The NSW Government is considering reforms to cap the number of boarding rooms allowed in a boarding house development in low-density residential zones to a maximum of 12 per site.
Minister for Planning, Anthony Roberts, said the changes had been drafted in response to community concerns about local impacts of some boarding house developments.
“Tough rules already exist governing the development of boarding houses to ensure they are only approved where they are close to public transport, compatible with council rules on density and building height, and where there’s adequate additional parking,” says Roberts.
“Establishing a maximum number of boarding rooms per site in low-density zones will help to better manage any amenity impacts of boarding house developments on adjoining and nearby properties.”
According to the Property Owners Association of NSW, boarding houses cover less than 3 percent of the accommodation market and meet the accommodation needs of a diverse groups of residents ranging from students, guest house residents, single people, older men, lodgers who seek onsite management services, contract workers, those who want a community, those requiring flexibility.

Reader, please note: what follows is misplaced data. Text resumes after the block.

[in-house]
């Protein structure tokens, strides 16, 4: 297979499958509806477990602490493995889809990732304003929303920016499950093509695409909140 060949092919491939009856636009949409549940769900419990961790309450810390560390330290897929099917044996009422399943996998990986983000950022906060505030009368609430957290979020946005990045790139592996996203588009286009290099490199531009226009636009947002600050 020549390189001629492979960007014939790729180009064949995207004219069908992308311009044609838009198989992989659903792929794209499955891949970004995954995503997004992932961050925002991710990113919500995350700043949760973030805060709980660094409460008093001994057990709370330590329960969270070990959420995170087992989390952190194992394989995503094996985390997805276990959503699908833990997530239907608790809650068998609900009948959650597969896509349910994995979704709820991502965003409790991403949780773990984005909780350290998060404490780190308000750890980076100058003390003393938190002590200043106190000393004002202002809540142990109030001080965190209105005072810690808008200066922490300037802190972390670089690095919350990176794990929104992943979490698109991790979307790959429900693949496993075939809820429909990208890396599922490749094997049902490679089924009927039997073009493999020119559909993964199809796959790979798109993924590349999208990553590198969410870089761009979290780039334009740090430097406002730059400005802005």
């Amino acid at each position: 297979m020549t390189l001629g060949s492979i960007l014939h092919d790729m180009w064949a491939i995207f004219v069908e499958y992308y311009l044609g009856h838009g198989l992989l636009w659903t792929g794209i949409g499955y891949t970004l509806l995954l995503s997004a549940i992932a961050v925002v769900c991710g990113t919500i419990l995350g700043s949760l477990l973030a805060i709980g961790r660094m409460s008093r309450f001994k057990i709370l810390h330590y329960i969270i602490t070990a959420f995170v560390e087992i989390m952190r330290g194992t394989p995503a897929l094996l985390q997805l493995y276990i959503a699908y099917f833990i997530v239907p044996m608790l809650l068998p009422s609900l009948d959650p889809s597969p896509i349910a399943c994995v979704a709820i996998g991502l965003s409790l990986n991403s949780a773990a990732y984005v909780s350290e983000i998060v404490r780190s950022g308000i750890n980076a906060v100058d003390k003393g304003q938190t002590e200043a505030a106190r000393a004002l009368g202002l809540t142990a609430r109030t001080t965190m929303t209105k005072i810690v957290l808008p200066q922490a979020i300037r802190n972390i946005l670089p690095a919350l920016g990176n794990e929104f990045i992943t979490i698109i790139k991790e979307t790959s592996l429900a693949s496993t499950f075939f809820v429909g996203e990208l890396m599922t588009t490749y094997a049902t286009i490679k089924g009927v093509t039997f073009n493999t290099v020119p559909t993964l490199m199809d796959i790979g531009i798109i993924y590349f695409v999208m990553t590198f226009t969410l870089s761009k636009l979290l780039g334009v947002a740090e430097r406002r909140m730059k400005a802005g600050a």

Roberts says the Affordable Rental Housing State Environmental Planning Policy (ARHSEPP) had already been amended earlier this year to address concerns about off-street parking.
“The AHRSEPP was originally introduced in 2009 to increase the supply and diversity of affordable rental and social housing throughout NSW,” says Roberts.
“However, it’s clear that the size, scale and proliferation of boarding house developments in the R2 zone is not in line with what was envisaged when the ARHSEPP was introduced.”
“We already made changes in June this year, in response to community concerns, to increase car parking standards to 0.5 spaces per boarding room in all locations,” he says.
“The proposed changes we are releasing today support the Government’s commitment to keep listening and to make sure communities are at the heart of planning policy.”